David Bergstein Sues Bankruptcy Trustee for Trying to 'Destroy' Him

16 REP NEWS David Bergstein
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A company controlled by movie financier David Bergstein filed a lawsuit Monday claiming that bankruptcy court trustee Ronald Durkin is “waging a personal and vindictive war” against him while conspiring in a “broad and wide-ranging attempt to destroy Bergstein."

The suit, filed in federal court in Los Angeles by Bergstein's U.K.-based Pangea Media Holdings, arises from the company's dealings with Daro Film Distribution, a Monaco-based film licensing company that Bergstein claims owes him money. The suit says Bergstein has been frustrated in his efforts to collect due to Durkin and his counsel Leonard Gumport having pursued the money because the licensed movies are or were owned by the now-bankrupt companies they oversee.

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“The trustee has taken his improper activity to new heights with respect to Daro’s payment," the suit alleges, adding that the trustee Durkin has ignored his attempts to settle the matter without further litigation.

Bergstein has been involved in several lawsuits related to the 2010 involuntary bankruptcy of five film companies he controlled. That case continues and has spawned numerous related lawsuits. 

The embattled film financier, who once ran ThinkFilm with friend and business partner Ronald Tutor, has blamed David Molner and his company Aramid Entertainment for conspiring with the trustee to try and "destroy" Bergstein, while making claims on the bankrupt companies. 

The new suit includes a long list of allegations that the trustee tried to force Bergstein into a settlement of the bankruptcy case “on extortionate, egregious and outrageous terms” that would require payment of more than $10 million.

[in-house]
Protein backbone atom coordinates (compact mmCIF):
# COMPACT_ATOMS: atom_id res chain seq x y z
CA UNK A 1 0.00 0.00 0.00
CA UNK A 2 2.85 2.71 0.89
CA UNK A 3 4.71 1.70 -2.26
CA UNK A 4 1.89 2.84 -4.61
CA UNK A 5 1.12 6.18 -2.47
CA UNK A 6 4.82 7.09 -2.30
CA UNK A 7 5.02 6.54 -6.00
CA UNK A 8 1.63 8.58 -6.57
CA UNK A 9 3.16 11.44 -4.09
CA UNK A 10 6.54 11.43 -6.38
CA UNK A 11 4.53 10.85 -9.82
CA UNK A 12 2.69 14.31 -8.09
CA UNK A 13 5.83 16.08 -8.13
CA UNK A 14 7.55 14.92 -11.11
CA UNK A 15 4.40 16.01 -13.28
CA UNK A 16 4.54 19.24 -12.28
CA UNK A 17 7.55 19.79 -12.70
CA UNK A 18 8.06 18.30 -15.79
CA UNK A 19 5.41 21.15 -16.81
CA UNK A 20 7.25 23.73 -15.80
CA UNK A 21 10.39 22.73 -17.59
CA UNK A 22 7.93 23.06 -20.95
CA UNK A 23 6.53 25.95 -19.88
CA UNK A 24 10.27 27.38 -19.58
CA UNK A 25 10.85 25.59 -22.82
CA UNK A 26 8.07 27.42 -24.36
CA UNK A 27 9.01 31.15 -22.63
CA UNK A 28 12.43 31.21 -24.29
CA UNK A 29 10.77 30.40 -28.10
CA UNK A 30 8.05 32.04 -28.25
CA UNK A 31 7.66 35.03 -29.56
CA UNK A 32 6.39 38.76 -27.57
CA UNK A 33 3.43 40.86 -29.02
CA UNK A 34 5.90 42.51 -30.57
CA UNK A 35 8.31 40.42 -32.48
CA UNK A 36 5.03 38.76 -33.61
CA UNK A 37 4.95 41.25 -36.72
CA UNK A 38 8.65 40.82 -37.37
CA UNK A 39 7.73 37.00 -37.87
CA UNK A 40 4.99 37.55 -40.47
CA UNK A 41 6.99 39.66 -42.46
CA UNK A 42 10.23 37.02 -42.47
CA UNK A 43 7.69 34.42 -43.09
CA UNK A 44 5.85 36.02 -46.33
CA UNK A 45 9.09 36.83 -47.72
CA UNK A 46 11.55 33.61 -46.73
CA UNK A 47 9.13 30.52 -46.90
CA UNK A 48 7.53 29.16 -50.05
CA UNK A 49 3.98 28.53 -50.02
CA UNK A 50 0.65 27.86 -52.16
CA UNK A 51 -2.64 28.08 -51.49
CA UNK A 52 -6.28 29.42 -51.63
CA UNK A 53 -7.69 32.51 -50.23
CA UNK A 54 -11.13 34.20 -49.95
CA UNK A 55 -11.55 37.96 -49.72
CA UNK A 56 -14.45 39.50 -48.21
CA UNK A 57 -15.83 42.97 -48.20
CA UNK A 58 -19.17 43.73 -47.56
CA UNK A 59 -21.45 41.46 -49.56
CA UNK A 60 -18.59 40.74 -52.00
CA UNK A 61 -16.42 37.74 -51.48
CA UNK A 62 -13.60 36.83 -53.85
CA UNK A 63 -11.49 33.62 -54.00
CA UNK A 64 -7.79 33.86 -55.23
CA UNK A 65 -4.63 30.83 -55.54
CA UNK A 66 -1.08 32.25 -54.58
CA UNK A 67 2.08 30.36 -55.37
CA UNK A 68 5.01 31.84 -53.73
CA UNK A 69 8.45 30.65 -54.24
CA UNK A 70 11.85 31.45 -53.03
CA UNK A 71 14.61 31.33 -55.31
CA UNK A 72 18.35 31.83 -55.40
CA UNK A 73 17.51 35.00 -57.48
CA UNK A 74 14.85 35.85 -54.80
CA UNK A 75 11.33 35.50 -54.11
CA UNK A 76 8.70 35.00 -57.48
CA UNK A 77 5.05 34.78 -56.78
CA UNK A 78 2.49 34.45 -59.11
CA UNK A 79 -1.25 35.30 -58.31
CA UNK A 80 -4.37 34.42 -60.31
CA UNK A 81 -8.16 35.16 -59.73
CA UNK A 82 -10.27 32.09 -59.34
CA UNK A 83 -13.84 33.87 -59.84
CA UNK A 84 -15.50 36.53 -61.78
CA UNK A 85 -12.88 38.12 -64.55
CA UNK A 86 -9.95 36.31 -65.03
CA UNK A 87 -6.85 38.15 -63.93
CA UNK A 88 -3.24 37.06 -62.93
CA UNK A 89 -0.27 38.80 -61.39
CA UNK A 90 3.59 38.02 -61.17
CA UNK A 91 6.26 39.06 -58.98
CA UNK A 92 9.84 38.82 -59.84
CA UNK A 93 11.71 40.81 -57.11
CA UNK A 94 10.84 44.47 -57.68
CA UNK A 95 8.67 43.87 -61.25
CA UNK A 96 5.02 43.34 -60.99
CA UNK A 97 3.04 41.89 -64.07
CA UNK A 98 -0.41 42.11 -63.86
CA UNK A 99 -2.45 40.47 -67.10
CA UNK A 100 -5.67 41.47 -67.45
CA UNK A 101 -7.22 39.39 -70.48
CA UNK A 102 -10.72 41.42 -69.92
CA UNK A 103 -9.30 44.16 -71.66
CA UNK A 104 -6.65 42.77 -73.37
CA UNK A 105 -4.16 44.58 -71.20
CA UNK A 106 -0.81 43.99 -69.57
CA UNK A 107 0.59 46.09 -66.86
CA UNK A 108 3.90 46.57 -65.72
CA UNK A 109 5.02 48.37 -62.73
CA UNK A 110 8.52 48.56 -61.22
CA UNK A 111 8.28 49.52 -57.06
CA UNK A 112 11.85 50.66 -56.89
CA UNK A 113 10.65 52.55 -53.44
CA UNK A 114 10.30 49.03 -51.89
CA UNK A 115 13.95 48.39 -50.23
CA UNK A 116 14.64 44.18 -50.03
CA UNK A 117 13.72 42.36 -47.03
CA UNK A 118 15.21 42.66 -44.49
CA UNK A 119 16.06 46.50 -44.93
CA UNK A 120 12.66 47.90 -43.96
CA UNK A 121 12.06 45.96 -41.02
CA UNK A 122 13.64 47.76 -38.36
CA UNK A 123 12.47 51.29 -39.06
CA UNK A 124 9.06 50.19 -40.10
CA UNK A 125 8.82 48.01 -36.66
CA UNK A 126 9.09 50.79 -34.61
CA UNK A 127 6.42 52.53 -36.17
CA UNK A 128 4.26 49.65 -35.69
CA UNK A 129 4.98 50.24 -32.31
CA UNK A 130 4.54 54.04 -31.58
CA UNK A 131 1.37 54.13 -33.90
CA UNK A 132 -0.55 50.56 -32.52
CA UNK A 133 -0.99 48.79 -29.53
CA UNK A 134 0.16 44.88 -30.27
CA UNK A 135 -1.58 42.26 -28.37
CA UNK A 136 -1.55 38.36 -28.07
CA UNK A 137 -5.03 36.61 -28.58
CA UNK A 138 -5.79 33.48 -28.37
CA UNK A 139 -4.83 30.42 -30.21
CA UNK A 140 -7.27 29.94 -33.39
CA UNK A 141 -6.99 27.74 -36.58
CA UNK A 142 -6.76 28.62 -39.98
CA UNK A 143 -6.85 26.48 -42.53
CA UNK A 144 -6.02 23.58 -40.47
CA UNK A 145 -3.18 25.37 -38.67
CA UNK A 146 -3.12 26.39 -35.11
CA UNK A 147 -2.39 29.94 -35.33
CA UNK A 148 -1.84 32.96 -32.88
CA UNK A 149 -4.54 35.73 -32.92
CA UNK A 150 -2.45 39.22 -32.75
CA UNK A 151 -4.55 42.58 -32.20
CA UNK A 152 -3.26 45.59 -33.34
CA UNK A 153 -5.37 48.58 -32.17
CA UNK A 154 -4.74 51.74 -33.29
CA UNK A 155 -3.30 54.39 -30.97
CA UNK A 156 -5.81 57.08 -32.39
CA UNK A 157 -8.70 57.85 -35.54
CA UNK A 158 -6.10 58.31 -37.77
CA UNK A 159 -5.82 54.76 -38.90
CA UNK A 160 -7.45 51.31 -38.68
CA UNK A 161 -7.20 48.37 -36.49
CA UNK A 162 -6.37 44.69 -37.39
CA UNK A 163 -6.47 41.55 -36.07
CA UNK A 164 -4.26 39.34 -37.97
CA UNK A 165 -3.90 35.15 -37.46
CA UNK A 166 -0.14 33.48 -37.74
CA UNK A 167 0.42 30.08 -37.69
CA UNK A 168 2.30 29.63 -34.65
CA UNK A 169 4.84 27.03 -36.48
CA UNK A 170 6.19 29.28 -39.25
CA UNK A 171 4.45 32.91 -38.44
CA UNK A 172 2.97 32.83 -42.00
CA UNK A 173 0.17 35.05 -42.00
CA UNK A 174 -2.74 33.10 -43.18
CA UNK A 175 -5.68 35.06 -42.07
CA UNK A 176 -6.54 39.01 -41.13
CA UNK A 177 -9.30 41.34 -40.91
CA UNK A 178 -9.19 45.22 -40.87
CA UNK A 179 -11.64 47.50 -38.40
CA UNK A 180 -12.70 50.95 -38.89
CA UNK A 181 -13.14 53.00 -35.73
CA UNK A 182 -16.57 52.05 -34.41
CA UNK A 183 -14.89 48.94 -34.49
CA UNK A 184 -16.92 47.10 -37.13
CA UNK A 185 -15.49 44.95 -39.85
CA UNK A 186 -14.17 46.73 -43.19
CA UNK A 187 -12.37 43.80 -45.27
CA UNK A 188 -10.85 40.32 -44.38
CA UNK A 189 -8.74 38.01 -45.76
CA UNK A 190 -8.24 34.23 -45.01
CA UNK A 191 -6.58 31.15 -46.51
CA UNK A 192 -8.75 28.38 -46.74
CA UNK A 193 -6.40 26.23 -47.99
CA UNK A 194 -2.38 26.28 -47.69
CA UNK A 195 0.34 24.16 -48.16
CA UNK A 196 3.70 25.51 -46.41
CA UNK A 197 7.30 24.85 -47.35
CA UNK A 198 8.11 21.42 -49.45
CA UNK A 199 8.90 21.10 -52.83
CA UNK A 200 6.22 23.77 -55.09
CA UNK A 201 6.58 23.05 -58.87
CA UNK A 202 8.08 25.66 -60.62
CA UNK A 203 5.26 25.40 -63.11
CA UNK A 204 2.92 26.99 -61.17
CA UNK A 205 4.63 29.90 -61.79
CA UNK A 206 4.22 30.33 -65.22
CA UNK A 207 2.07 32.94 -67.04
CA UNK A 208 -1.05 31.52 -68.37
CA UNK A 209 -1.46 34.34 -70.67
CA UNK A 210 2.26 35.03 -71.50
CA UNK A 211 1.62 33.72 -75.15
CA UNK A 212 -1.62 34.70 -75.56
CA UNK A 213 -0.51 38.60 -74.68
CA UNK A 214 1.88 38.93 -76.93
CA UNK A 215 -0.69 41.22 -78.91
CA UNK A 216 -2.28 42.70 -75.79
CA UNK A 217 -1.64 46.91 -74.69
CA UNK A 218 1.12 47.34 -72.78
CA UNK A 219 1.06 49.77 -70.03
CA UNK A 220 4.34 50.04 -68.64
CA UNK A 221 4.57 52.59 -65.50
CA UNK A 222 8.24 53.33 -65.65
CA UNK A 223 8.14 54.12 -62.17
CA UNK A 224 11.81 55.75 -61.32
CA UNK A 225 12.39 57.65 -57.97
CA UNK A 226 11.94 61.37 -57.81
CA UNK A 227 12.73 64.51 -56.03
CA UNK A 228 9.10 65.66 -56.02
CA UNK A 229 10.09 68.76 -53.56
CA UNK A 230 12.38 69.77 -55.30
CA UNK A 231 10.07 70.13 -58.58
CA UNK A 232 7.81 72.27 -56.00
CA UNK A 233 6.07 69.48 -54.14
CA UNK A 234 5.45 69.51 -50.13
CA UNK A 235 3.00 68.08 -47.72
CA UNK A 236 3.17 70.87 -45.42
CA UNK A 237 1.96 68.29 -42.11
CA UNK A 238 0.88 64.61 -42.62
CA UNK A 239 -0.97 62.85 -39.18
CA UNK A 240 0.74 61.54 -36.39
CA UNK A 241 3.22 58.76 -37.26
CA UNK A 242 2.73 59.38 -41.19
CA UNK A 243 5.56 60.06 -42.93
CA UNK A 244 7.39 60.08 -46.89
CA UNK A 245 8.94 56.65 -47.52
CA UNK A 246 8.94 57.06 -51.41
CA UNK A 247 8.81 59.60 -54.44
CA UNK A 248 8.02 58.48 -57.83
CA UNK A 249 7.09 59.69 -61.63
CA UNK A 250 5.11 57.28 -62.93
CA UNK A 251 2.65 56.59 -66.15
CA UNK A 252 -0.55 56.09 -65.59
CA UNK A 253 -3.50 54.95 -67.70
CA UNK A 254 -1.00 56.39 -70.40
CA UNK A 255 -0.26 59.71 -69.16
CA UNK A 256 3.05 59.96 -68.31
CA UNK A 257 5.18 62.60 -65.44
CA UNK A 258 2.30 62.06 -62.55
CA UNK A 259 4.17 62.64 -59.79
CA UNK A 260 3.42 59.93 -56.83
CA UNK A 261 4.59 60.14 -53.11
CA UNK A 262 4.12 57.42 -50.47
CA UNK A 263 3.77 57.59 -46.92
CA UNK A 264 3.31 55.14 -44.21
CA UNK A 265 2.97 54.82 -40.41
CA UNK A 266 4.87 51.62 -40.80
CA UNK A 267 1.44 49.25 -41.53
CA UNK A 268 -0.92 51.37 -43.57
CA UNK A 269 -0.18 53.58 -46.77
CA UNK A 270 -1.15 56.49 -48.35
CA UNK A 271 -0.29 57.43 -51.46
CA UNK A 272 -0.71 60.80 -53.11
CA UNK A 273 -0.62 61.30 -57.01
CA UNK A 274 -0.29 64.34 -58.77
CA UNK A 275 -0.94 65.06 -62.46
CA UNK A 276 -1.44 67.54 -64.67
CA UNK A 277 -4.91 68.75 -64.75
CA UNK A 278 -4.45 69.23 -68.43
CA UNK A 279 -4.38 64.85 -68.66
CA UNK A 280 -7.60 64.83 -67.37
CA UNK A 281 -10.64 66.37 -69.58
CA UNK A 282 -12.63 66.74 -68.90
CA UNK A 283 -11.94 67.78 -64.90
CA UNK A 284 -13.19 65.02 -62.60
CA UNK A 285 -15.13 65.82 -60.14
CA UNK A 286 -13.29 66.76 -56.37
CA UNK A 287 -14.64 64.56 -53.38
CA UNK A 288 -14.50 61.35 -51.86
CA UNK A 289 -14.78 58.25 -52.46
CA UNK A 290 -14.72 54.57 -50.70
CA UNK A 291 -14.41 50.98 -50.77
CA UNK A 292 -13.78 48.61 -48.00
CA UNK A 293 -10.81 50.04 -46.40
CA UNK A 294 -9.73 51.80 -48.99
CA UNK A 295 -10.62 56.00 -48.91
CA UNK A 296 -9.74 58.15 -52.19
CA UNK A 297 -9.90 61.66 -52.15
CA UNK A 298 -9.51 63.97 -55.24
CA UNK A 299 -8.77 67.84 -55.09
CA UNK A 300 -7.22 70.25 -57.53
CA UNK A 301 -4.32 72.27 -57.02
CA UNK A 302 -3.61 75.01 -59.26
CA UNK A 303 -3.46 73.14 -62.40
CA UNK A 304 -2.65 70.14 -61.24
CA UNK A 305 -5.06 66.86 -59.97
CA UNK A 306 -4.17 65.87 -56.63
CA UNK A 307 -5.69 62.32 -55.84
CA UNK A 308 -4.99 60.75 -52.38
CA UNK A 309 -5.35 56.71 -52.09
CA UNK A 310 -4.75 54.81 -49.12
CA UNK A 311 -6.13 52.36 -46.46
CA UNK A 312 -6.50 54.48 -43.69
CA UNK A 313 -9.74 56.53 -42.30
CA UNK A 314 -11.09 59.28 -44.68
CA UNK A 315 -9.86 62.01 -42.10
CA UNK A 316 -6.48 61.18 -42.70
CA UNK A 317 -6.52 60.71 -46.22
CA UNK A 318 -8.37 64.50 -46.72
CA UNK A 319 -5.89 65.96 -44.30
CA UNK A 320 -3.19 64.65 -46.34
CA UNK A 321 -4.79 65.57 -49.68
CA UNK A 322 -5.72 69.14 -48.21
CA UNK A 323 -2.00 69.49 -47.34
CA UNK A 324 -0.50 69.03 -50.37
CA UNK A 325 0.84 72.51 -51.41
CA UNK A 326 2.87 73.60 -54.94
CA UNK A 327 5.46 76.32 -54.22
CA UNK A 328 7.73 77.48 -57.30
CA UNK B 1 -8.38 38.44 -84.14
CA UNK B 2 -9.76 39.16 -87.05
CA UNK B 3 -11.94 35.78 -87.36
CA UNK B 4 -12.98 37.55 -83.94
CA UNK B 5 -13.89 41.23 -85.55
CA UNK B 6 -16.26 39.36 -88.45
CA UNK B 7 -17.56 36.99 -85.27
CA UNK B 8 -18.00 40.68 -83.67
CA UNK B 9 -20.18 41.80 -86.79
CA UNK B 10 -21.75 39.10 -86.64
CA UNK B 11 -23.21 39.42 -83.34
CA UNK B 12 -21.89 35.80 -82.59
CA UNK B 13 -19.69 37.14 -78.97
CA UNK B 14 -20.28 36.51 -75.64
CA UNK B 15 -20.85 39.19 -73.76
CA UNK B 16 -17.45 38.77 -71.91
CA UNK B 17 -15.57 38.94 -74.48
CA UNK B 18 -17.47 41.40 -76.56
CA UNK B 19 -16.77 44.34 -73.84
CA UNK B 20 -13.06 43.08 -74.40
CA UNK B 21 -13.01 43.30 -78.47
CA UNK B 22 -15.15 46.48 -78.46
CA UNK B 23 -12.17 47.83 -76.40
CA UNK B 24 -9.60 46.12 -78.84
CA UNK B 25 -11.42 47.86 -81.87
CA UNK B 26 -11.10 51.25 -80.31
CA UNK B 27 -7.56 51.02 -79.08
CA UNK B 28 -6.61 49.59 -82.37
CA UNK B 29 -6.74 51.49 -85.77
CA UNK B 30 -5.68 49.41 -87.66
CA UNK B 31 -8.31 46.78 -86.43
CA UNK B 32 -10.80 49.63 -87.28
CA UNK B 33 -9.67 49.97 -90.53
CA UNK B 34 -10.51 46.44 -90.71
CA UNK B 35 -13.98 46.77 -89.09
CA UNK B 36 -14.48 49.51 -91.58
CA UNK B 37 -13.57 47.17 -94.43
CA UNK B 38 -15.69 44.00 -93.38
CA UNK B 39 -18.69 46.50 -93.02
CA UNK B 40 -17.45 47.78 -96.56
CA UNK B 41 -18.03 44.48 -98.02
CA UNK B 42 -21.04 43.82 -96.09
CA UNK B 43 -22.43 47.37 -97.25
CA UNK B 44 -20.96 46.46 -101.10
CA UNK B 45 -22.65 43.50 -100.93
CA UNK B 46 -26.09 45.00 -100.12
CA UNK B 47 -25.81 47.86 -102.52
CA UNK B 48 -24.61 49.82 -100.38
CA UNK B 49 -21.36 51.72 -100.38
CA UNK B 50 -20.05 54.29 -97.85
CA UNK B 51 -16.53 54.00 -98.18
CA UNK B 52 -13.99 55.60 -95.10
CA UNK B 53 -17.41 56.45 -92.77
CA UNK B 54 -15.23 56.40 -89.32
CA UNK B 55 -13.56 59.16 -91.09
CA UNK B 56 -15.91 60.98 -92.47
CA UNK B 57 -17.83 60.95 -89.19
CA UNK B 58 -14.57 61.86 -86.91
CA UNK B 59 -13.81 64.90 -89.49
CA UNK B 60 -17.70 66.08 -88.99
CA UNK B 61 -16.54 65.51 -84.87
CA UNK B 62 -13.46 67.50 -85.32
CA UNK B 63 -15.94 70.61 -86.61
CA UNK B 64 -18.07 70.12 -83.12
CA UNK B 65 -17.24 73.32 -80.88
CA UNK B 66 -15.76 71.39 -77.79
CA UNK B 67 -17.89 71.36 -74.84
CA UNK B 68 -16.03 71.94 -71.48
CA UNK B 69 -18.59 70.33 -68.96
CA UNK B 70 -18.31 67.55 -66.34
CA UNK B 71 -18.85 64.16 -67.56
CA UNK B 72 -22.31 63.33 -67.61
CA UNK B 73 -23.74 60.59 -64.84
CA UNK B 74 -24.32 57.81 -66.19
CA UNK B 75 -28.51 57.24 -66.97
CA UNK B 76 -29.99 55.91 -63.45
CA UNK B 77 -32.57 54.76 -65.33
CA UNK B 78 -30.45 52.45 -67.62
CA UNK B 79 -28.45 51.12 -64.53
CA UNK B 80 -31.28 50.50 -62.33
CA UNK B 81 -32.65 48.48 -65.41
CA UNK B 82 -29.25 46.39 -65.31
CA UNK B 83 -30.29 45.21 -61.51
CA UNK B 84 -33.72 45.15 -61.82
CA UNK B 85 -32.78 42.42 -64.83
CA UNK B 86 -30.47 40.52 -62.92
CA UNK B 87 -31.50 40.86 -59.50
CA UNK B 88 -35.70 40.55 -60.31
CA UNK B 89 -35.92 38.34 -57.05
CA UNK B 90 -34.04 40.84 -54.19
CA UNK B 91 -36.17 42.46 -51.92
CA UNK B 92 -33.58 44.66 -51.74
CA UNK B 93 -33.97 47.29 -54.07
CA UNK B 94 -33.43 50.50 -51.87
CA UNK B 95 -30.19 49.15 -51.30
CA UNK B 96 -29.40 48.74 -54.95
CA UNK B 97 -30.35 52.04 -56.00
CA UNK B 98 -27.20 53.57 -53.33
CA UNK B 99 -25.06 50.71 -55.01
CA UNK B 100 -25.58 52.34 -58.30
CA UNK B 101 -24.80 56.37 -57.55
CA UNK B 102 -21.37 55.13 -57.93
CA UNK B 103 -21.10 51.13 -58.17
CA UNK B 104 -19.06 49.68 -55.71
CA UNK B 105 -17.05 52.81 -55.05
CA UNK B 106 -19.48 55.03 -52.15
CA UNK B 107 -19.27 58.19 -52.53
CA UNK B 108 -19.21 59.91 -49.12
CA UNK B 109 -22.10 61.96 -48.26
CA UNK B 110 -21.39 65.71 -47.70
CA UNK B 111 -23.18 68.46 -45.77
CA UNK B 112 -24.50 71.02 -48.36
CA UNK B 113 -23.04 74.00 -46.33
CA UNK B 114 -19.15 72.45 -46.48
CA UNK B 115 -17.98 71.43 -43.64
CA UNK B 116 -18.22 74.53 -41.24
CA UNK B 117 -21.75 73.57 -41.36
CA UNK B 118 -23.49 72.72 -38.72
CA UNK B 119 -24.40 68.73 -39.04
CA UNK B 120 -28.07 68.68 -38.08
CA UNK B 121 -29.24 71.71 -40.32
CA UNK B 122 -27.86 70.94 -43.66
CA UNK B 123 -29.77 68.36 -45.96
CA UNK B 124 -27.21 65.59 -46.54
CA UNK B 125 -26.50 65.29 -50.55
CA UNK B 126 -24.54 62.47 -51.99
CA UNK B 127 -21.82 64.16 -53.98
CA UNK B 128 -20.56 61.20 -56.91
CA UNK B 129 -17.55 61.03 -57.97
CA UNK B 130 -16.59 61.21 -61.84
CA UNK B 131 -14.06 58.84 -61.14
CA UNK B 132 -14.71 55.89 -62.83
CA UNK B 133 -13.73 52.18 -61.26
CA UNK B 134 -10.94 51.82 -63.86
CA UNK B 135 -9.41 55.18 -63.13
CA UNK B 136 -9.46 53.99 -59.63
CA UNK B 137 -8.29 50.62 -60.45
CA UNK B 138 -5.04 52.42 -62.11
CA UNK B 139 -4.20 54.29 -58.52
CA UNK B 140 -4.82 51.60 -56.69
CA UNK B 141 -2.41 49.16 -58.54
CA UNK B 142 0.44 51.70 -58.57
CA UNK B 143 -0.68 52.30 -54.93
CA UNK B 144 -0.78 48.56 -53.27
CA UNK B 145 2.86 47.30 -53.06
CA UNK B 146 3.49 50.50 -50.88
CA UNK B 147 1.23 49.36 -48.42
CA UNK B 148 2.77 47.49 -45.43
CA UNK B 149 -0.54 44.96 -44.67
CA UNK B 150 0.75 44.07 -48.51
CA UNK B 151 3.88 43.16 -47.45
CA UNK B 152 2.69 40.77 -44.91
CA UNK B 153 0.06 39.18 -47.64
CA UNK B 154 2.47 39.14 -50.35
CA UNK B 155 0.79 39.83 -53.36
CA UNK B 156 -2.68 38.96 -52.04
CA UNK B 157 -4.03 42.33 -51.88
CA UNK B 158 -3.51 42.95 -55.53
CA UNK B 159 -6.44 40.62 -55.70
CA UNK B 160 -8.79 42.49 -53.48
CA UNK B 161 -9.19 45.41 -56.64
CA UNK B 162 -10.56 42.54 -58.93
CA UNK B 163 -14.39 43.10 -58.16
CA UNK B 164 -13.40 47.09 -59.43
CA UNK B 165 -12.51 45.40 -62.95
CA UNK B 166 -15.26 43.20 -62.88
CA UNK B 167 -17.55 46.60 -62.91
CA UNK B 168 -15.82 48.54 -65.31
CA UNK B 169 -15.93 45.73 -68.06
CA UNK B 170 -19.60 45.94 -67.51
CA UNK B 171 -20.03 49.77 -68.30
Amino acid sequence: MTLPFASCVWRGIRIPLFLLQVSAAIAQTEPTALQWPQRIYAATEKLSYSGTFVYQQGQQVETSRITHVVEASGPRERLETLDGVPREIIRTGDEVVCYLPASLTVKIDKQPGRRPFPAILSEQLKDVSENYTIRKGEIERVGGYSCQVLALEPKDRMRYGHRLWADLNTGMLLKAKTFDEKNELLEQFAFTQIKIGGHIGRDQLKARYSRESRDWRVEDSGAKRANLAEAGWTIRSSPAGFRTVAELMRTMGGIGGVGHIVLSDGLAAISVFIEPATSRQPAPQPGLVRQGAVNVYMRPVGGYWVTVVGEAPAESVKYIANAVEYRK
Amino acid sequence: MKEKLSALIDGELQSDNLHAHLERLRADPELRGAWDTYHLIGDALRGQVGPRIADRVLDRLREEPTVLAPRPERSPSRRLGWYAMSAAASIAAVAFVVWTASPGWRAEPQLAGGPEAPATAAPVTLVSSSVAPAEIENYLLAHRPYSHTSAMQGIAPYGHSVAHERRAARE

Those improper activities are said to have included obtaining confidential information from Bergstein’s former attorney Susan Tregub in violation of attorney-client privilege and passing it to Aramid for use in Molner’s campaign to “destroy Bergstein,” and threatening Bergstein with “criminal prosecution” to “add teeth” to the trustee’s threat.

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The suit also says the trustee failed to agree to a settlement when Bergstein’s former business partner Tutor offered to pay $4 million to remove liens in the cases.

The trustee, according to the suit, has collected testimony, computer files and documents but "taken no steps to recover any funds" due to the bankrupt companies, while entering into “an improper agreement which allows Aramid to receive money that rightfully should go to secured creditors, even though Aramid previously released its claims against Bergsten and the debtor companies in the bankruptcy.

"Aramid continues to abuse the entire bankruptcy process after being emboldened over and over again by the Trustee,” charges the suit. In addition, the suit says Aramid in conjunction with the trustee has filed about 50 lawsuits against entities and individuals “calculated to punish people supporting Bergstein."

Aramid is not named as a defendant in this suit, although there is other litigation among the parties.

In response to the suit, Aramid’s Molner tells THR in a statement: "How can we be conspiring with the trustee that Mr. Bergstein chose? He forgets we each submitted three names to the U.S. Trustee’s office and Mr. Durkin topped the nominees put forth by the Bergstein-Tutor camp. Go sell crazy someplace else."

Durkin's lead attorney Gumport declined to respond directly to the charges in the suit or to comment on the merits of the claim. 

Separately, THR obtained copies of e-mails Gumport exchanged with Bergstein and his attorney in which Gumport says the trustee never told Daro or its attorney what to do with the money that is owed. Gumport does not give his permission for the transfer of any funds and does insist that any transaction be approved by the bankruptcy court.  

Email: Alex.Benblock@thr.com